OSX, a tale of complex simplicity

One thing I like very much about working with a Mac, it’s not the Mac itself. It’s the software. I found several pieces of software for OSX that have a sort of intriguing personality. At first glance they seems very simple guys: they are not intimidating you, they do not bother you with a lot of possibilities to do what they are supposed to do.They do their job in a simple way and most of the time you’re fine with them. Perfectly fine. 

Then it may happen; at a given point you want to search for a given feature that’s not so immediate, or you want simply to explore new possibilities of a program that it’s now quite familiar to you. And then you discover that normally you use your program (as your brain) only for a little part of its possibilities. In other worlds, the simplicity does not come at the price of reducing the possibilities and the features: I propose the terms complex simplicity to address this issue. I used linux for several years, sometimes even Windows, but only coming to OSX I found programs with this attractive peculiarity (be advised, anyway, that things may change, and my knowledge can be partial or biased).

This seems to me particularly true when I turn to writing software. Note that I am now on the point to reveal you which are my favorite programs to write down worlds in a computer (one of the things I like most, definitively). Just to start from here, I’m writing this post with MarsEdit, a program that fits wonderfully this paradigm of complex simplicity. It’s only after some time spent looking around that you discover what it really can do. At the first glance, you’re presented with a very simple interface, letting you to write down your thoughs without having to deal with an excessive amount of technology. MarsEdit can even be reduced to a simple windows, to just  write (see below). There are many option but you do not need to worry about them until you actuality start searching them.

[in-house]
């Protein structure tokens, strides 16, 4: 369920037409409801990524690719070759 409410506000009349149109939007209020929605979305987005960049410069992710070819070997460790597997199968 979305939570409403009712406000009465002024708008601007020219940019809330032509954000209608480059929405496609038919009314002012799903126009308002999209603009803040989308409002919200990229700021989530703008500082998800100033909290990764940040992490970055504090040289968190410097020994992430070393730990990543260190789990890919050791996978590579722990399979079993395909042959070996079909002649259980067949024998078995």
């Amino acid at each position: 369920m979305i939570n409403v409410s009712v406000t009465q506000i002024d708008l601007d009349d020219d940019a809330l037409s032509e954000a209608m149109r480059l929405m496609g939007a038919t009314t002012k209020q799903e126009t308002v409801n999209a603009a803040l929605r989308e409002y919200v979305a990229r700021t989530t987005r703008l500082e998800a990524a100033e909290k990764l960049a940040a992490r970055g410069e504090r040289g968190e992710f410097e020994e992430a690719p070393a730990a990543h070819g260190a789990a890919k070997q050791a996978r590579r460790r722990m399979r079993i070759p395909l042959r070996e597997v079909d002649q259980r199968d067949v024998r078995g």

MarsEditScreen

 Writing this post with MarsEdit was a pleasure 🙂

At any rate, the software that surprised me most, about its complex  simplicity, is definitively MacJournal. I bought this long time ago, to be adopted mainly as a daily work diary (a task which it does quite well,in passing). It’s only recently that I realized how MacJournal is good at writing. I mean, writing short stories, as well as poetry. Wonderful, for that. I’ve adopted MacJournal to manage a series of short stories I’m developing. I created a diary named Racconti (which stands for Novels in Italian) which has various folders (you can organize your diaries at your pleasure), one for each project. Each entry in such folders is a novel, at various stages of completeness. For each post, I can easily see the number of words, I can make it editable or not, see the creation or last modification date, and a number of other useful option. Of course I have a full set of options for text formatting. I can even set a word goal for a specific diary, very useful when it does contain novels. When it comes to create, writing without distraction is easily done by choosing Focused Editing Mode, which turns MacJournal as a all screen application, showing text over a customizable background. There is much more in MacJournal, of course. This is just to give you an idea of an excellent software, very good for writing. And, needless to say, for each kind of journaling! 

But the first  great program for writing, you guessed, is Scrivener. Admittedly, Scrivener takes some times to understand how can you use it in an intelligent way (i.e., to really take advantages of its peculiarities). It is a kind of program which ask you to live with him for a while, before starting to use it at its best, moving inside its incredible set of features. Nevertheless, even with complex piece of software as Scrivener, you can follow a gradual approach. Thanks to its complex simplicity, you can be productive almost immediately, even you’re still barely scratching the surface of the sea of possibilities. I’ll probably talk more about Scrivener in a future post.

This was intended to let you understand why I like OSX software. And why I think that a writer feels at home with a Mac (no advertise intended!). 

Let’s get colorful!

Admittedly, I cannot escape from feeling a sort of pervasive excitement when Apple finally reveals its new products, as it happened just a few days ago. This time, I was very curious to see the “new” iPhone and mainly to understand if it could be really much better than the classic iPhone 5 (which I own, in passing).

PhoneColour
Images credit: Apple website

Now that I realized that the differences between the new phones and mine are not-so-incredible, I can relax a bit… I am just curious, now, to see if this colorful iPhones will be appreciated by the people. The idea seems nice, anyway. On a minor side, I do not like very much the new case that comes with the iPhone.

cases_gallery_pink_yellow